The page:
Stocks cratered in trading Thursday, logging their worst day since 2020 as Wall Street grew skittish over the Federal Reserve’s high-wire effort to combat inflation without derailing the US economy.
The Dow Jones Industrial Average plunged 1,063.09 points, erasing more than 3% of its value. The tech-heavy Nasdaq index was down 5%, or more than 600 points, while the broad-based S&P 500 was down 3.6% or 153 points.
The brutal selloff occurred just one day after stocks had rallied, with the Dow finishing more than 900 points higher over the Federal Reserve’s move to hike interest rates by a half-percentage point, with Fed Chair Jerome Powell indicated the central bank was not considering an interest rate hike of 75 basis points, or 0.75%.
That relief, however, quickly abated on Thursday, with investors skeptical that the central bank can engineer a “soft landing” for the economy without hurting the labor market or prompting a recession.
“There’s been a lot of skepticism overall about whether or not [the Fed] can do that. Historically, the odds aren’t in their favor,” said Randy Frederick, managing director of trading and derivatives at the Schwab Center for Financial Research.
Concerns about the Fed’s difficult task added to existing overhangs on the market, such as renewed COVID-19 lockdowns in China that could further disrupt supply chains and the ongoing Russia-Ukraine war.
Several banks, including Bank of America and Goldman Sachs, have warned of a heightened risk of a recession in the coming months as the Fed moves to address inflation.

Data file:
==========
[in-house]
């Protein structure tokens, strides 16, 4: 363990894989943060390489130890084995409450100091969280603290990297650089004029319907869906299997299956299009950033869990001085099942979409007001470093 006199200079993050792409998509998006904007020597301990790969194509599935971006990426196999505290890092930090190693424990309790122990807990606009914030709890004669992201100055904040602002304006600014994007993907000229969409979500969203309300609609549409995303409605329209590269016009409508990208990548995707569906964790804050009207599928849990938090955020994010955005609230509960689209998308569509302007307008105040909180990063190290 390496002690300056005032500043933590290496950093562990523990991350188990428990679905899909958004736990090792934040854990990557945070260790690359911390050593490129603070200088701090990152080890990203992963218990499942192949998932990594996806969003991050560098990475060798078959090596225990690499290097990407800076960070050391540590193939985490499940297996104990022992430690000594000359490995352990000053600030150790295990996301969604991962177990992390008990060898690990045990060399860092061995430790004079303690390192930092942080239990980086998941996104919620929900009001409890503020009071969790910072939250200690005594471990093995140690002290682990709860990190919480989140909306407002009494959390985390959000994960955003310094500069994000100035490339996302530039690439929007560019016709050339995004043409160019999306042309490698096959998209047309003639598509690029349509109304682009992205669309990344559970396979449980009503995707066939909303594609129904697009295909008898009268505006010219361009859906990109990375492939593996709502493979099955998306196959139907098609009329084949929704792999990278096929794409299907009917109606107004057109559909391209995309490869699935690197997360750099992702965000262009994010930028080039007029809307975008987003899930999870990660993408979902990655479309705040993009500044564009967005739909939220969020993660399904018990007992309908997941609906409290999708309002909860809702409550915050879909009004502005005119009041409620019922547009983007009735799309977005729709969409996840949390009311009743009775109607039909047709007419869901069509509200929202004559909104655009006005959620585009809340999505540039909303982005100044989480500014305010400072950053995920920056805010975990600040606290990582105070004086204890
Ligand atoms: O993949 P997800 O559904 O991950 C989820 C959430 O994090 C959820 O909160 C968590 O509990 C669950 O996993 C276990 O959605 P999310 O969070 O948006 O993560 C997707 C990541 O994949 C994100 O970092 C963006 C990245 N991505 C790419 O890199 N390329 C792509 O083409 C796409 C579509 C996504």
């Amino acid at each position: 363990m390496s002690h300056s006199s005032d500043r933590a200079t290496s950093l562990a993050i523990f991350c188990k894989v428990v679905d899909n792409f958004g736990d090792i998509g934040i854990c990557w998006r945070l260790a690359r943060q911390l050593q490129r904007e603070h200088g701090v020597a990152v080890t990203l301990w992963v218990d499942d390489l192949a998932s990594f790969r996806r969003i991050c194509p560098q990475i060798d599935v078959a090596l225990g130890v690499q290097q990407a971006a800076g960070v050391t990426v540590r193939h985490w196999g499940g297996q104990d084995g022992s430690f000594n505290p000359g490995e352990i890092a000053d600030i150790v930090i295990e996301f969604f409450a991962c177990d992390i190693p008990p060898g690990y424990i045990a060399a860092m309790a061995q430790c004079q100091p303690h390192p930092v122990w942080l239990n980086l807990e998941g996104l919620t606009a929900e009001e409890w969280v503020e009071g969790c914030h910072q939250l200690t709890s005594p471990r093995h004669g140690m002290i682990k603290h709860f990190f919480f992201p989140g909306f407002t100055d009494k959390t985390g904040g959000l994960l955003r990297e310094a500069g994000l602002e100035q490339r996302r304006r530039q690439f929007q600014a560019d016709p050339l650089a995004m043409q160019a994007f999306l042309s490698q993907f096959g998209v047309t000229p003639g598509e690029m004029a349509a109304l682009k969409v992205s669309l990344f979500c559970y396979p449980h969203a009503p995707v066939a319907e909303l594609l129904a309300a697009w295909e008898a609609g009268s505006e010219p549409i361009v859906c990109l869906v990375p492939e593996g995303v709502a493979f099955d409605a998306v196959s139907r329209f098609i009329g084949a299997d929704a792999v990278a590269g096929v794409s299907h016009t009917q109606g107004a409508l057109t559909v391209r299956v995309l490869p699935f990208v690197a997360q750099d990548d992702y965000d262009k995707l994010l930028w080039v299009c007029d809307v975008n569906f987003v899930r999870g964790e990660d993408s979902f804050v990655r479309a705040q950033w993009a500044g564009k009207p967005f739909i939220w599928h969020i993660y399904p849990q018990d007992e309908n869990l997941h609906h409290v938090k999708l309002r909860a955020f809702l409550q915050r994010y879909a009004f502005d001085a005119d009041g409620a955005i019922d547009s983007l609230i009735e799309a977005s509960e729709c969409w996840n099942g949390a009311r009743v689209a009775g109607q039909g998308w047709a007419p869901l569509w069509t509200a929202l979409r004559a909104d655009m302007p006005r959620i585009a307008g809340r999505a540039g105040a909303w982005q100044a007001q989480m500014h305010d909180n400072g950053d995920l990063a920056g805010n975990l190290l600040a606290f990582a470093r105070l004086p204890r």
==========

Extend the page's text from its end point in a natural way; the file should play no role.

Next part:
While Powell’s remarks downplaying the likelihood of a larger interest rate hike triggered a “relief rally,” investors “woke up this morning and said, ‘We’re no better off than we were when we woke up yesterday,’” according to Jake Dollarhide, CEO of Longbow Asset Management.
“Interest rates are higher, there’s still a war going on in Europe, there’s still global supply chain disruptions — which is all affecting inflation. The question is, can the Fed bring inflation to a halt without destroying the economy? Right now, there’s a lot of people on the fence,” Dollarhide added.
The high-growth tech sector, seen as particularly vulnerable to rising rates after seeing blockbuster growth during the COVID-19 pandemic, was among the hardest hit, with the S&P 500’s tech sector slumping nearly 6%.
Frederick noted that “highly leveraged” growth stocks that flourished as investors poured in money during a period of lenient Fed policy are now faced with the prospect of their debt becoming more expensive in the months ahead.
“Higher interest rates are going to hurt them even further. The future isn’t promising for those that are indebted and have to roll over that debt at an even higher rate next time they have to refinance,” he added.
The Fed’s plan is to slow demand by making it more expensive to borrow money – a shift that comes after years of relaxed policy during the COVID-19 pandemic.
The CBOE Volatility Index, known as Wall Street’s “fear gauge,” surged 28% to 32.70 points.
Bond yields rose higher, with benchmark 10-year Treasury notes jumping to 3.06% from 2.914% — the highest level since late 2018. The uptick means mortgage rates will move higher – raising costs for prospective home buyers.
The “bond move is the bigger story” than volatility in stocks, according to Eric Freedman, chief investment officer at US Bank in Minneapolis.
“The bond market is normally a haven for investors who want to de-risk portfolios, but with an uncertain Fed, markets are not convinced they have priced in enough hikes,” Freedman said.
Amazon shares traded more than 7% lower. Meta fell 6.8% and Apple sank more than 5%.
Shares of Twitter turned 2.7% higher after Elon Musk disclosed he has secured more than $7 billion in funding toward his takeover bid. But Tesla’s stock was trading lower following a report that Musk planned to serve as Twitter’s interim CEO when the deal closes.